Ahead of the company's participation in the Tire Technology Expo, VMI’s chief commercial officer Mike Norman urges companies to rethink how they upgrade tire machinery
Opinion: Step up to the platform
To cope with such potentially disruptive changes, a simple move many companies could make today is to focus more on platforms and less on individual machines.
In the simplest terms, the platform concept means investing in production systems that can be kept at or close to best practice standard at all times through targeted upgrades, extensions and retrofitting.
VMI has been committed to this strategy for nearly a decade now, ever since the launch of its original MAXX tire building machines, and we believe it offers real advantages to tire companies of every kind.
The tire industry still does not generally think or act in this way, and there are good reasons why: Developing an effective tire-building system represents a massive R&D investment, and delivering acceptable return on this investment takes years of steady, efficient production.
So, there is a well-established pattern of capital investment in standalone machines, with limited upgrade potential only. General practice of the industry is to assume that a machine will work satisfactorily for a long period if properly maintained – 20 years is typical – and then be replaced.
This explains why it is quite common to see machines from different technology generations on the same factory floor, which cannot help in achieving consistency and optimal quality output.
Committing to platforms that evolve naturally rather than investing only in standalone machines requires a roadmap that avoids write-off of current investments and does not create operational disruption along the way.
Indeed, most tire manufacturers could make rapid steps towards a platform approach now, without unacceptable costs and with a positive effect on their operational efficiency and quality output.
To help in this process of change, we have identified a number of developments which the industry should prioritise as they move towards a stronger focus on platforms.
Service becomes a higher priority: The first requirement is to have a long-term service relationship that provides the context for rapid updates and improvements. This means that, for example, retrofitting when improved components are available becomes a normal activity, factored into the relationship.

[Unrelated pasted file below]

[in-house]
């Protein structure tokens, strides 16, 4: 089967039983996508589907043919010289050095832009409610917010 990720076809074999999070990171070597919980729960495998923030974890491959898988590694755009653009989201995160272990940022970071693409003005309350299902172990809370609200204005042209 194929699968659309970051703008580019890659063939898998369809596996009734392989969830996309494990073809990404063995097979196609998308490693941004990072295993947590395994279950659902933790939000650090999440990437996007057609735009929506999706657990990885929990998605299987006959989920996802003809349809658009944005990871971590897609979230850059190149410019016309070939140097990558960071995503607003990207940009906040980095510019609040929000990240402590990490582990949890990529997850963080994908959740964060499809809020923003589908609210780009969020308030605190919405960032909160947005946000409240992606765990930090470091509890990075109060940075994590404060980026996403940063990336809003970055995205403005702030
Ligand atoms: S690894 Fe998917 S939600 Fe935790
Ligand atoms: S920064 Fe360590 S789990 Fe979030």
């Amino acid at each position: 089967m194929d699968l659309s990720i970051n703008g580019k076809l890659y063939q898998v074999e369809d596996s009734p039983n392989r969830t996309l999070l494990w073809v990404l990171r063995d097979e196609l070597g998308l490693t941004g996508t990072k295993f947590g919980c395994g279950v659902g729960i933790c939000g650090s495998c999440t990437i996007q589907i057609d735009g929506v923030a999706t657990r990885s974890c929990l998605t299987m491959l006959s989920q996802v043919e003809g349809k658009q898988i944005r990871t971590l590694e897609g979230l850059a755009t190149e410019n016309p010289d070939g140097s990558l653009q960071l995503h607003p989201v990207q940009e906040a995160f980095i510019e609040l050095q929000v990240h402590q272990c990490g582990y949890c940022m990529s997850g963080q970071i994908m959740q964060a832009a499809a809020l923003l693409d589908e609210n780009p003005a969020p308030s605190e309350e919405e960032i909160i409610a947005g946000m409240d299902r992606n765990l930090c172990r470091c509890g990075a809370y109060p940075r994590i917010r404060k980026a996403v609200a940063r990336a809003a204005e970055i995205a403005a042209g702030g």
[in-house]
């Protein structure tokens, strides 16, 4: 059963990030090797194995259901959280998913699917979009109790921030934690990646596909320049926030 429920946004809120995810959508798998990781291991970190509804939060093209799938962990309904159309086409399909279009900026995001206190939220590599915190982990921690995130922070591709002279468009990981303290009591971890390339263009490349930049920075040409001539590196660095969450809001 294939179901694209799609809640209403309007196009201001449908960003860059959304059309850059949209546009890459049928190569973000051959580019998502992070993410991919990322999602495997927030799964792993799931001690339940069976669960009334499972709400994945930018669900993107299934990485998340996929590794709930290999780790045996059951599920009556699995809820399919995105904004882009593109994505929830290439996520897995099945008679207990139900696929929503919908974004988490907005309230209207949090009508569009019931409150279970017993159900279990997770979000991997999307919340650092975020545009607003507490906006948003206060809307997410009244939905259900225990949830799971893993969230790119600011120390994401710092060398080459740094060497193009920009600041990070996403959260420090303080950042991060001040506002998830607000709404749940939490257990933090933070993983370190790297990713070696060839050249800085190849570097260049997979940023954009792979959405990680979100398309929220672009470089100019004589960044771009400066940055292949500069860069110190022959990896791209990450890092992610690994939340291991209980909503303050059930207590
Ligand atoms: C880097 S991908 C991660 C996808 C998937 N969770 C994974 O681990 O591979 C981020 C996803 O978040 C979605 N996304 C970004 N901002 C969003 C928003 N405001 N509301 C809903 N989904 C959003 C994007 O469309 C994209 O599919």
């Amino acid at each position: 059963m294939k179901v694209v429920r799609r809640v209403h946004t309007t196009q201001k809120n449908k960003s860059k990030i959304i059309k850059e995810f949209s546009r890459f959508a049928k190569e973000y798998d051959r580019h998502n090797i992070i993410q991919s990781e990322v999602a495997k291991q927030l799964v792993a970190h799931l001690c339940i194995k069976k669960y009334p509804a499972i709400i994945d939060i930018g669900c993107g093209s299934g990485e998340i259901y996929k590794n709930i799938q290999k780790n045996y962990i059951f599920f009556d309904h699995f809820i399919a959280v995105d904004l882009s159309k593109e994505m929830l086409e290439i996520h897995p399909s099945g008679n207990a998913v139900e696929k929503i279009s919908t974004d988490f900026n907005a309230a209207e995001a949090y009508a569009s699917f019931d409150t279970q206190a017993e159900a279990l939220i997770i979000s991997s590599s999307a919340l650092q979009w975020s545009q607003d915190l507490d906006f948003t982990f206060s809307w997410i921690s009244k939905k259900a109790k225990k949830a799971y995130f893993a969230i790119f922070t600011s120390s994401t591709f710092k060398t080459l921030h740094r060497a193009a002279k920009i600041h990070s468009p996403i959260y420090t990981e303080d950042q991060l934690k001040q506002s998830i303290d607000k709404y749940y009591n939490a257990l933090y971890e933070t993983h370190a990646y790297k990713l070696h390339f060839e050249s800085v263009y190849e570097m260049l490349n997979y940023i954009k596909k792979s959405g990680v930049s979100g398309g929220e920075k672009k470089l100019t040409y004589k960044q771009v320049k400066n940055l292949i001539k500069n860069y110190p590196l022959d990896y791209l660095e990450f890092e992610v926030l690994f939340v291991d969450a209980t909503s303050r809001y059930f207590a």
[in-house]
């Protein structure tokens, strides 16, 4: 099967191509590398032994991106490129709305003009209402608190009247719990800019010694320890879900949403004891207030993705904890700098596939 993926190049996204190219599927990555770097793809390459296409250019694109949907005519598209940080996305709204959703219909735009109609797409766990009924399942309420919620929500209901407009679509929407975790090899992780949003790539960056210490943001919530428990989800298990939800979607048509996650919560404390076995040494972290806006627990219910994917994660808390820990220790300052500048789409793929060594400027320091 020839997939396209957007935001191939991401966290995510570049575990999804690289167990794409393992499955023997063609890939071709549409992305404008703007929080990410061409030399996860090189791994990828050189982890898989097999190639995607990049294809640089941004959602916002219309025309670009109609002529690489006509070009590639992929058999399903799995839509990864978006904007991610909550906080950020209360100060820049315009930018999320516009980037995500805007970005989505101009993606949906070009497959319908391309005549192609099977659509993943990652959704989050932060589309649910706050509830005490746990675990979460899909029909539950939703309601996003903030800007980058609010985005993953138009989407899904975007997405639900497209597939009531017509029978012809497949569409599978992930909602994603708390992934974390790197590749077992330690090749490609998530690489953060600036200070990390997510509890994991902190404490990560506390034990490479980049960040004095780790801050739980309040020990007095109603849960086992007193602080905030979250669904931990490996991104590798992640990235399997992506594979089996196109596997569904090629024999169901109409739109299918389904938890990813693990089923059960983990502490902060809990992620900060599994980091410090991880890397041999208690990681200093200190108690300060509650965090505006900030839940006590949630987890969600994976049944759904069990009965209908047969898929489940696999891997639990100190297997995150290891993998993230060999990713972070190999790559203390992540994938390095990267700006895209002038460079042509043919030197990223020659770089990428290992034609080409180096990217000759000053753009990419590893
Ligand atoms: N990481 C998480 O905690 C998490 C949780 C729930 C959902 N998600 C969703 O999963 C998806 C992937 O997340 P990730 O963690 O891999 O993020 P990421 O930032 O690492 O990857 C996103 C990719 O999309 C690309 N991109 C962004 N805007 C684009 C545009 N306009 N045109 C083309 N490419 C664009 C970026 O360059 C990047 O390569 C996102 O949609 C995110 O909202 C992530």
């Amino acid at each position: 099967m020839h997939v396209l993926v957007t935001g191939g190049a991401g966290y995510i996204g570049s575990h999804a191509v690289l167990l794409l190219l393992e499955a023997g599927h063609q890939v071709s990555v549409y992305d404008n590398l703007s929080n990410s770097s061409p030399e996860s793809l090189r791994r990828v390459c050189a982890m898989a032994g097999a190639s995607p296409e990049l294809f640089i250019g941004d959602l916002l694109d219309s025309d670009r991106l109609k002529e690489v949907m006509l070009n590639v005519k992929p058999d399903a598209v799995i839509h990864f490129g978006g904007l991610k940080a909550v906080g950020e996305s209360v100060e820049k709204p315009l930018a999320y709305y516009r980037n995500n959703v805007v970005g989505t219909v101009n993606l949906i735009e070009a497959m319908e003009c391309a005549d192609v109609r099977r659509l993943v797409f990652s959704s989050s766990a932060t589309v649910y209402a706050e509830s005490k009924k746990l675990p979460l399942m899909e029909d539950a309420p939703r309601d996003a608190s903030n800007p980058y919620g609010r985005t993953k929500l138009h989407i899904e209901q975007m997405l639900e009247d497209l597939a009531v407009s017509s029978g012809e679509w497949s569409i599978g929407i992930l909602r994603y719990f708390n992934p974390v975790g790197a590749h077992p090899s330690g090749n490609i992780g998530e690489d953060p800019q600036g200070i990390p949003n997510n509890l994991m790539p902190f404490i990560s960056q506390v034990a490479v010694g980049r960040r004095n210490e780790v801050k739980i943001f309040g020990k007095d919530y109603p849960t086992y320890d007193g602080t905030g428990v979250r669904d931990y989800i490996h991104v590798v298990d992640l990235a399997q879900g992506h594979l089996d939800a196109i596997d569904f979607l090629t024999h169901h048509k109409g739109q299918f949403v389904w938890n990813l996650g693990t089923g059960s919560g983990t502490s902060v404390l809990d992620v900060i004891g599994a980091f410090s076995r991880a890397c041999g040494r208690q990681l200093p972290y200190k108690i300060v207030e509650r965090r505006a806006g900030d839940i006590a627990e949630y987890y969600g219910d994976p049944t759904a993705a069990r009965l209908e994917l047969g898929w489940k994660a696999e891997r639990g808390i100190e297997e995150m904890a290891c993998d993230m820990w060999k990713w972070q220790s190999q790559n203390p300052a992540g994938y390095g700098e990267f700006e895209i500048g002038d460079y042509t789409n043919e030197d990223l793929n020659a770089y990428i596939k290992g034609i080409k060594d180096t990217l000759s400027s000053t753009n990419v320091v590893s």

Focus on partnership: Machine builders and tire manufacturers could collaborate at a deeper level than is normal today in pursuit of improved commercial performance.
In particular, suppliers and customers could jointly target improved outcomes, such as cutting out scrap, making more efficient use of time and rethinking processes to make them simpler and more integrated.
Search for added value: There is a lot of untapped value within end-to-end processes, whereby tire manufacturers could:
Use production data for continuous operational improvements, building more profitable relationships with automotive manufacturers and moving up the quality and price ladder
Unlock the potential of control systems to enable greater process integration and continuous improvements in production efficiency
Do better at managing the need for more flexible operations, including smaller runs, greater variety in tire types and use of new materials, while keeping costs firmly under control.
Change begins with mindsets and attitudes. The tire industry is conservative, and rightly so: people’s lives depend on the quality of what manufacturers do, so potential changes must be rigorously examined before adoption.
Yet change is inevitable and we believe that the platform approach is the logical place to start addressing the challenges facing tire manufacturers.
Treating costly capital investment as a platform that can be continuously updated and improved will ensure maximum ROI, help deliver competitive advantage and play a vital role in keeping the tire industry ready for the future.
VMI’s presence at Tire Technology 2019 will highlight the value of long-term vision and commitment to the platform approach.